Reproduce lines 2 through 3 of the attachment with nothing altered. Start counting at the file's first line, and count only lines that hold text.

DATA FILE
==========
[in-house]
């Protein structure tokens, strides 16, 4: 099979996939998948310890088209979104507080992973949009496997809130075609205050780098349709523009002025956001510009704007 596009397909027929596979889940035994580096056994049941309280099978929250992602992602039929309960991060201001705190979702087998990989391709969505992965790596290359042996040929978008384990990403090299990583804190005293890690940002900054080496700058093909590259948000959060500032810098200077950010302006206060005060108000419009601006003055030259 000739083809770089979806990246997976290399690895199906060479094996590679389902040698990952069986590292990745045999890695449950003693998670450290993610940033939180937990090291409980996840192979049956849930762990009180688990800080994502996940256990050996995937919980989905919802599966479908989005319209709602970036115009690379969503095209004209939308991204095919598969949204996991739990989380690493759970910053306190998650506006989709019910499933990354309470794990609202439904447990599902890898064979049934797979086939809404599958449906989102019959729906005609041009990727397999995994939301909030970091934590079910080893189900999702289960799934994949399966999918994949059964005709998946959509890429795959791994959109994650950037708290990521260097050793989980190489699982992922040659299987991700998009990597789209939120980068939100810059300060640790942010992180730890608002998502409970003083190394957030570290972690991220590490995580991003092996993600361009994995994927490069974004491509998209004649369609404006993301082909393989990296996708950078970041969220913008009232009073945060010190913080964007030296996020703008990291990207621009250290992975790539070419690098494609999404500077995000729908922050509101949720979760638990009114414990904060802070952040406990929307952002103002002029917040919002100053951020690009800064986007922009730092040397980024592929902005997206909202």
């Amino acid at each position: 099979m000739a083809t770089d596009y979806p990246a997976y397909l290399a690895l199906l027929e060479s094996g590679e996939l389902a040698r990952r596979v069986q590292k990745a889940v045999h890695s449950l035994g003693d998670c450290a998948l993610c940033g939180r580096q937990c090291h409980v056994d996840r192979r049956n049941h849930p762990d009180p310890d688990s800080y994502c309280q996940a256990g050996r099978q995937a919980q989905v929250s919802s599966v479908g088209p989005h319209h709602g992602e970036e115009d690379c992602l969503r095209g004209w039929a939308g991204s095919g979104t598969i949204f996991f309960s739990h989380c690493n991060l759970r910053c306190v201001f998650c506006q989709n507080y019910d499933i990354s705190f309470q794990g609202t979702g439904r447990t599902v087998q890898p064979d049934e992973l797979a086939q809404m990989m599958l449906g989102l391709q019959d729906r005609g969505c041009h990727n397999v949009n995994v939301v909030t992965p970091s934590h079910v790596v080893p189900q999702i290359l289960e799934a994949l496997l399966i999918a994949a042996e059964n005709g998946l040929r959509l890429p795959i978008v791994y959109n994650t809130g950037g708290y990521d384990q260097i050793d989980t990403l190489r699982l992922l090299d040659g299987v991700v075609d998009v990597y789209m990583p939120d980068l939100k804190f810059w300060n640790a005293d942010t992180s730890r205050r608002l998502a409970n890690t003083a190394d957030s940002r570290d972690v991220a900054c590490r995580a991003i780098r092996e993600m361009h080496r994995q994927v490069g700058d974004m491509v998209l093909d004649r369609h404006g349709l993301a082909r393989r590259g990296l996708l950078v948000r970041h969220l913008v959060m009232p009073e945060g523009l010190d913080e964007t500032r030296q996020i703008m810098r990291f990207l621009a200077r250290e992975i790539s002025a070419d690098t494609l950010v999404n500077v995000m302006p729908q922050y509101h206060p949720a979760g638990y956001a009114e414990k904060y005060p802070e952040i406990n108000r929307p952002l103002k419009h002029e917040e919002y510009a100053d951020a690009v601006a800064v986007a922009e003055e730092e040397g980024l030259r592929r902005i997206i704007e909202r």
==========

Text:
């Protein structure tokens, strides 16, 4: 099979996939998948310890088209979104507080992973949009496997809130075609205050780098349709523009002025956001510009704007 596009397909027929596979889940035994580096056994049941309280099978929250992602992602039929309960991060201001705190979702087998990989391709969505992965790596290359042996040929978008384990990403090299990583804190005293890690940002900054080496700058093909590259948000959060500032810098200077950010302006206060005060108000419009601006003055030259 000739083809770089979806990246997976290399690895199906060479094996590679389902040698990952069986590292990745045999890695449950003693998670450290993610940033939180937990090291409980996840192979049956849930762990009180688990800080994502996940256990050996995937919980989905919802599966479908989005319209709602970036115009690379969503095209004209939308991204095919598969949204996991739990989380690493759970910053306190998650506006989709019910499933990354309470794990609202439904447990599902890898064979049934797979086939809404599958449906989102019959729906005609041009990727397999995994939301909030970091934590079910080893189900999702289960799934994949399966999918994949059964005709998946959509890429795959791994959109994650950037708290990521260097050793989980190489699982992922040659299987991700998009990597789209939120980068939100810059300060640790942010992180730890608002998502409970003083190394957030570290972690991220590490995580991003092996993600361009994995994927490069974004491509998209004649369609404006993301082909393989990296996708950078970041969220913008009232009073945060010190913080964007030296996020703008990291990207621009250290992975790539070419690098494609999404500077995000729908922050509101949720979760638990009114414990904060802070952040406990929307952002103002002029917040919002100053951020690009800064986007922009730092040397980024592929902005997206909202």
């Amino acid at each position: 099979m000739a083809t770089d596009y979806p990246a997976y397909l290399a690895l199906l027929e060479s094996g590679e996939l389902a040698r990952r596979v069986q590292k990745a889940v045999h890695s449950l035994g003693d998670c450290a998948l993610c940033g939180r580096q937990c090291h409980v056994d996840r192979r049956n049941h849930p762990d009180p310890d688990s800080y994502c309280q996940a256990g050996r099978q995937a919980q989905v929250s919802s599966v479908g088209p989005h319209h709602g992602e970036e115009d690379c992602l969503r095209g004209w039929a939308g991204s095919g979104t598969i949204f996991f309960s739990h989380c690493n991060l759970r910053c306190v201001f998650c506006q989709n507080y019910d499933i990354s705190f309470q794990g609202t979702g439904r447990t599902v087998q890898p064979d049934e992973l797979a086939q809404m990989m599958l449906g989102l391709q019959d729906r005609g969505c041009h990727n397999v949009n995994v939301v909030t992965p970091s934590h079910v790596v080893p189900q999702i290359l289960e799934a994949l496997l399966i999918a994949a042996e059964n005709g998946l040929r959509l890429p795959i978008v791994y959109n994650t809130g950037g708290y990521d384990q260097i050793d989980t990403l190489r699982l992922l090299d040659g299987v991700v075609d998009v990597y789209m990583p939120d980068l939100k804190f810059w300060n640790a005293d942010t992180s730890r205050r608002l998502a409970n890690t003083a190394d957030s940002r570290d972690v991220a900054c590490r995580a991003i780098r092996e993600m361009h080496r994995q994927v490069g700058d974004m491509v998209l093909d004649r369609h404006g349709l993301a082909r393989r590259g990296l996708l950078v948000r970041h969220l913008v959060m009232p009073e945060g523009l010190d913080e964007t500032r030296q996020i703008m810098r990291f990207l621009a200077r250290e992975i790539s002025a070419d690098t494609l950010v999404n500077v995000m302006p729908q922050y509101h206060p949720a979760g638990y956001a009114e414990k904060y005060p802070e952040i406990n108000r929307p952002l103002k419009h002029e917040e919002y510009a100053d951020a690009v601006a800064v986007a922009e003055e730092e040397g980024l030259r592929r902005i997206i704007e909202r």